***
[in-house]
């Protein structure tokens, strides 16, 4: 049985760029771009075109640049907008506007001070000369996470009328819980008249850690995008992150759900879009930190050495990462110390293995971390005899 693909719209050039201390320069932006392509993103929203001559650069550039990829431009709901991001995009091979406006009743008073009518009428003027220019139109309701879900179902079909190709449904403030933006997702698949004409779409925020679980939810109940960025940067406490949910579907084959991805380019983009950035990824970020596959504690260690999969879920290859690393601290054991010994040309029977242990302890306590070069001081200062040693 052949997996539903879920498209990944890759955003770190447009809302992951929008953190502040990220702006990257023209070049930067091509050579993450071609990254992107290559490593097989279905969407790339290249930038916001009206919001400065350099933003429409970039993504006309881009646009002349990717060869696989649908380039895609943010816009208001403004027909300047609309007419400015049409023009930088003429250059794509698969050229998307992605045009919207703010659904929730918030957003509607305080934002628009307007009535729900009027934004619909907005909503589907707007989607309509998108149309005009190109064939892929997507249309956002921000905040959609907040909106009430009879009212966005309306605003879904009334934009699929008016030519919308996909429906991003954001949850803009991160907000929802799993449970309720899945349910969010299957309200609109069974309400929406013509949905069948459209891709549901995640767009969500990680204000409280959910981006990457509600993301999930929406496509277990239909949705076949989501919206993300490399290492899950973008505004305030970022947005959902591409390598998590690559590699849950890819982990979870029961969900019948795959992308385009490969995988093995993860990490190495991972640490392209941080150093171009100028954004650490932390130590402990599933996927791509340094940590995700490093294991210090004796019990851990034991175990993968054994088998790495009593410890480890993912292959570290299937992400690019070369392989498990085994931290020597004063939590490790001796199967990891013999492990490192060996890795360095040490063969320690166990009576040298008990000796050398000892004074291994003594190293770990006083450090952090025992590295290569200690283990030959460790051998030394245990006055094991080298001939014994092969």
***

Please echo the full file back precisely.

[in-house]
């Protein structure tokens, strides 16, 4: 049985760029771009075109640049907008506007001070000369996470009328819980008249850690995008992150759900879009930190050495990462110390293995971390005899 693909719209050039201390320069932006392509993103929203001559650069550039990829431009709901991001995009091979406006009743008073009518009428003027220019139109309701879900179902079909190709449904403030933006997702698949004409779409925020679980939810109940960025940067406490949910579907084959991805380019983009950035990824970020596959504690260690999969879920290859690393601290054991010994040309029977242990302890306590070069001081200062040693 052949997996539903879920498209990944890759955003770190447009809302992951929008953190502040990220702006990257023209070049930067091509050579993450071609990254992107290559490593097989279905969407790339290249930038916001009206919001400065350099933003429409970039993504006309881009646009002349990717060869696989649908380039895609943010816009208001403004027909300047609309007419400015049409023009930088003429250059794509698969050229998307992605045009919207703010659904929730918030957003509607305080934002628009307007009535729900009027934004619909907005909503589907707007989607309509998108149309005009190109064939892929997507249309956002921000905040959609907040909106009430009879009212966005309306605003879904009334934009699929008016030519919308996909429906991003954001949850803009991160907000929802799993449970309720899945349910969010299957309200609109069974309400929406013509949905069948459209891709549901995640767009969500990680204000409280959910981006990457509600993301999930929406496509277990239909949705076949989501919206993300490399290492899950973008505004305030970022947005959902591409390598998590690559590699849950890819982990979870029961969900019948795959992308385009490969995988093995993860990490190495991972640490392209941080150093171009100028954004650490932390130590402990599933996927791509340094940590995700490093294991210090004796019990851990034991175990993968054994088998790495009593410890480890993912292959570290299937992400690019070369392989498990085994931290020597004063939590490790001796199967990891013999492990490192060996890795360095040490063969320690166990009576040298008990000796050398000892004074291994003594190293770990006083450090952090025992590295290569200690283990030959460790051998030394245990006055094991080298001939014994092969």